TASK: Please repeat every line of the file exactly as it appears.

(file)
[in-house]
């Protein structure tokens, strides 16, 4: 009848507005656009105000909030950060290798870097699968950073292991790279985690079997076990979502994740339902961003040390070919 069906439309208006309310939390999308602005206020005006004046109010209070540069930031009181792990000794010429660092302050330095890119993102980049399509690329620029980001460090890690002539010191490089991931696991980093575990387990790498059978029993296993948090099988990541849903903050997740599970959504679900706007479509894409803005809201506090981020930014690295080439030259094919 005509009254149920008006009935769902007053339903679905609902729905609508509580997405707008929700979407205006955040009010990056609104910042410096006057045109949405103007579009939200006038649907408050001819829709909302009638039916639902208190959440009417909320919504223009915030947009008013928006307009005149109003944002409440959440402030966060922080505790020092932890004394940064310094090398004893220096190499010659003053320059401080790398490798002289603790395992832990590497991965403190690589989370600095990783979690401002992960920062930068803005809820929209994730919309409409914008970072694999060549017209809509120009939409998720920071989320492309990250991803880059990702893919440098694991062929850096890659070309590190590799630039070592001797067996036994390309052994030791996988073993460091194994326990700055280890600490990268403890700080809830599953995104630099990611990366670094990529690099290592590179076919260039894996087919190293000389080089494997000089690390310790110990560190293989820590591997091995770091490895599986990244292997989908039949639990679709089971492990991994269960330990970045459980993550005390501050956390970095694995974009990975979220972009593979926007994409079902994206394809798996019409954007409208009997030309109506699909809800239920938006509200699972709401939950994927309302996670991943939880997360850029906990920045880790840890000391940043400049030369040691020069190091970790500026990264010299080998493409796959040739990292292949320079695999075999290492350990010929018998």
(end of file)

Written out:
[in-house]
């Protein structure tokens, strides 16, 4: 009848507005656009105000909030950060290798870097699968950073292991790279985690079997076990979502994740339902961003040390070919 069906439309208006309310939390999308602005206020005006004046109010209070540069930031009181792990000794010429660092302050330095890119993102980049399509690329620029980001460090890690002539010191490089991931696991980093575990387990790498059978029993296993948090099988990541849903903050997740599970959504679900706007479509894409803005809201506090981020930014690295080439030259094919 005509009254149920008006009935769902007053339903679905609902729905609508509580997405707008929700979407205006955040009010990056609104910042410096006057045109949405103007579009939200006038649907408050001819829709909302009638039916639902208190959440009417909320919504223009915030947009008013928006307009005149109003944002409440959440402030966060922080505790020092932890004394940064310094090398004893220096190499010659003053320059401080790398490798002289603790395992832990590497991965403190690589989370600095990783979690401002992960920062930068803005809820929209994730919309409409914008970072694999060549017209809509120009939409998720920071989320492309990250991803880059990702893919440098694991062929850096890659070309590190590799630039070592001797067996036994390309052994030791996988073993460091194994326990700055280890600490990268403890700080809830599953995104630099990611990366670094990529690099290592590179076919260039894996087919190293000389080089494997000089690390310790110990560190293989820590591997091995770091490895599986990244292997989908039949639990679709089971492990991994269960330990970045459980993550005390501050956390970095694995974009990975979220972009593979926007994409079902994206394809798996019409954007409208009997030309109506699909809800239920938006509200699972709401939950994927309302996670991943939880997360850029906990920045880790840890000391940043400049030369040691020069190091970790500026990264010299080998493409796959040739990292292949320079695999075999290492350990010929018998």